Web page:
More quiet than a whisper, louder than a thunderclap, Alyssa Berg’s riso-printed comics collection Recollection seeps into the mind through the eyes, heart, and subconscious simultaneously, bypassing entirely the gatekeeping functions of the rational mind in favor of something deeper, more profound, more fundamentally true. It never ceases to amaze, remains fundamentally unpredictable from first page to last, and hits you, as the kids say, “Right in the feels.”
Which is all well and good, but at this point you could be forgiven for asking, “Okay, what’s the damn thing about?”
Well, how’s “everything” for an answer? Each of these emotively-rendered “strips,” created between 2013 and 2016 (with the collection eventually seeing self-published release in 2017), is a one-pager, with title and date on the page previous, and while certain themes run throughout it — yearning, loss, forgetting, discovery (or re-discovery) — in truth each sparsely-worded selection, usually “clocking in” between one and four panels in “length,” explores its conceptual territory in entirely different, entirely unique, and entirely subtle ways. Berg is your guide through this fluid, dreamlike succession of feelings and ideas, but don’t take that to mean she’s holding your hand too terribly tightly — in truth, her grip is loose, but her trust in you as a reader is incredibly strong.
“Dreamlike” is a word that you’ll return to again and again as you experience (as opposed to merely “reading”) the contents of this book, as the power of dreams to intersect with, inform, even direct conscious, waking reality may be as close to a central thesis as anything on offer here, and successive re-explorations of the pages have even caused me to consider that Berg may be proposing the radical idea of some sort of resolution between the two worlds that we live in — a singular, new, more cohesive form of consciousness that is equally informed by “fantasy” and “reality,” or else one that, at the very least, recognizes the inescapable truth that both “play off” each other to such a degree that bifurcating them into two strictly-demarcated “halves” is pointless at best, counter-productive at worst.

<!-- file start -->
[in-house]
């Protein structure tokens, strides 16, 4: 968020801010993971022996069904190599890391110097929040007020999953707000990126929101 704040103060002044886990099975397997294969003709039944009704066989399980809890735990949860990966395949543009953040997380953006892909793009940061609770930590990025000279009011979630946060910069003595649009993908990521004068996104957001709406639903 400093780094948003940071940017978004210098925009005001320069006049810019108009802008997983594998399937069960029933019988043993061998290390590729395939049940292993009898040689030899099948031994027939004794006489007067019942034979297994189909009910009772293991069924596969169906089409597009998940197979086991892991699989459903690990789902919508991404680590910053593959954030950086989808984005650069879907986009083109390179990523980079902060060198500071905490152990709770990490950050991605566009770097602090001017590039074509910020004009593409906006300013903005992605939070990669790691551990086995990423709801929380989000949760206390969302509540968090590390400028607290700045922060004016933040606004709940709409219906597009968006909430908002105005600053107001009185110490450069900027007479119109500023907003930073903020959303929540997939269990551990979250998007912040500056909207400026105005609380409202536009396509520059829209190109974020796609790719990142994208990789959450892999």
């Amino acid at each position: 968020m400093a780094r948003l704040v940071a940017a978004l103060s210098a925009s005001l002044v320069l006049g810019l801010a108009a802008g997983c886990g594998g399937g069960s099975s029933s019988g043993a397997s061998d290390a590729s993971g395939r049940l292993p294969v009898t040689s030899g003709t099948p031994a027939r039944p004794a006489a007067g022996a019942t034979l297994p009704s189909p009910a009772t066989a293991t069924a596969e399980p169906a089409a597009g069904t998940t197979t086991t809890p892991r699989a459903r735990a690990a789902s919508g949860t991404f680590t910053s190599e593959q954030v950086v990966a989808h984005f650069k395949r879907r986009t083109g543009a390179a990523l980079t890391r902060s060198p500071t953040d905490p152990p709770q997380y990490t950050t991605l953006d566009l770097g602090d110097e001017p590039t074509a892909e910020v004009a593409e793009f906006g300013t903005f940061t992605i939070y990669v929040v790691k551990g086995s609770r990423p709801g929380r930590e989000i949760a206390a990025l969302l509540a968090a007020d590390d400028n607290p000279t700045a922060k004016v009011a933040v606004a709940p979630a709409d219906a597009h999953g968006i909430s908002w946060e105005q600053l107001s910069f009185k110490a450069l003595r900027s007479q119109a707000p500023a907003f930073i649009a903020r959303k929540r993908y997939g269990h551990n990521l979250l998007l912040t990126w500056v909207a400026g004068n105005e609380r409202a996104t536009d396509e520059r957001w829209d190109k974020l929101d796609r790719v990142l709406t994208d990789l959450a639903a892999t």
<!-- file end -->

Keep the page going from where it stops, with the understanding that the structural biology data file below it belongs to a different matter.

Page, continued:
Here’s the thing, though: I’m fully aware of the fact that I may, in point of fact, be reading something (even several “somethings”) into this work that Berg herself, who also assumed the printing and assembling duties for this most truly personal of projects, never intended. But that doesn’t mean I’m “wrong” per se — nor that any particular reading of this work is. In the world of independently-produced “art” comics, the concept of a “book that means whatever you think it does” is one that’s invoked frequently, but in this particular case it’s absolutely, inarguably, unequivocally true.
As wistful, melancholic, soothing, and mesmerizing as it is conceptually and emotionally challenging, Recollection is a book that carves out, and subsequently occupies, a space entirely its own and exists in a self-created “category” unto itself. Not only has there never been anything else like it, there never will be again — never can be again. It’s a pricey item to procure at $30, but will recoup your investment in it, plus interest, every time you open it up. Get your copy from Domino Books here.